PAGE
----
Usually, one defines an expander graph to be a regular graph satisfying one of the following properties: Either the edge-expansion is large, or the spectral gap is large, or the mixing time is at most logarithmic in the number of vertices, or it satisfies a mixing-lemma type property.

It doesn't really matter much which property we require, since up to a constant they are all equivalent. This is also the reason why the concept of expander graphs is so powerful.

My question is: What happens in graphs that are far from regular? One can look at each of these properties separately, but is there a sense in which they are equivalent? If not, does it make sense to talk about expander graphs in this setting?

  • $\begingroup$ I'm curious about this also. Did you find or produce a more explicit answer than the one given below? $\endgroup$
    – Elle Najt
    Commented Jun 4, 2017 at 13:38
  • $\begingroup$ There is a more general formula relating the spectral gap of the Laplacian to Cheeger constant here (it involves computing the min and max degree of the graph) : people.math.ethz.ch/~kowalski/expanseurs-x-en.pdf $\endgroup$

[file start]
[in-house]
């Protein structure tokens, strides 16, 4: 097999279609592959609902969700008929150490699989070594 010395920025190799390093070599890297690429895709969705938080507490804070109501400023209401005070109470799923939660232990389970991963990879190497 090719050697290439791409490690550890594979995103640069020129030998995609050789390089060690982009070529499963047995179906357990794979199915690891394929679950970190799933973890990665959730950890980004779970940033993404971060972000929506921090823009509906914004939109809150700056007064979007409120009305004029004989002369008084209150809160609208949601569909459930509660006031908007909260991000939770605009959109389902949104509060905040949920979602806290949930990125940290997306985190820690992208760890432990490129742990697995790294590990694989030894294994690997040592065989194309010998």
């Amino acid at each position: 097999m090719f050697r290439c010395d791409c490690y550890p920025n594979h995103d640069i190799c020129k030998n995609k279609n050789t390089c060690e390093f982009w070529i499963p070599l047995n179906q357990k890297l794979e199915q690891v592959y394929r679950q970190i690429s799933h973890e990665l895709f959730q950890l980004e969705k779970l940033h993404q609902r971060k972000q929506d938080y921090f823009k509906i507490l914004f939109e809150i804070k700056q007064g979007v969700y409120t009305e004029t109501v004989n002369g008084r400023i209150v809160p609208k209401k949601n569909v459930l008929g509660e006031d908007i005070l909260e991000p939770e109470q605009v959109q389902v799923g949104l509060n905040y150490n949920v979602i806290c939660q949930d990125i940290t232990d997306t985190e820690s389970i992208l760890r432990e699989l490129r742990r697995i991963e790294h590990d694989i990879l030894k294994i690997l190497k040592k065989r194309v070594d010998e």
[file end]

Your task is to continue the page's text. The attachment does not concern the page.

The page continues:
– Elle Najt
    Commented Jun 4, 2017 at 15:24

2 Answers 2


All the inequalities relating the three "definitions" of expander graphs are known in fully explicit forms, so that one can see what happens in first approximation for not completely regular graph (the versions I know only involve the minimal and maximal degrees, which might be too coarse for what you have in mind?) But whether one definition is or is not "better" might then depend on applications, and in different contexts, one of the three aspects might be more suitable (and close to the traditional expanders), while the others have different behavior.

(For instance, Valiant has proposed computation algorithms based on graphs that he feels might be realistic models for the way the brain works, and he mentions explicitly that expansion is a useful property, but if I understand right, his graphs have typically a degree that is approximately the square-root of the number of vertices, which is much more than a classical expander).


It does make sense, instead of dividing by the min of the number of vertices of the two sets, one can divide by the minimum volume of the two sets. (The volume of a set $A$, denoted $\operatorname{vol}(A)$, is the sum of degrees in the set, notice that $\operatorname{vol}(A)=2e(A)+e(A, V\setminus A)$ where $e(A)$ is the number of edges inside set $A$, and $e(A, V\setminus A)$ is the number of edges between $A$ and its complement.)

A nice reference is `Spectral graph theory' by Chung.


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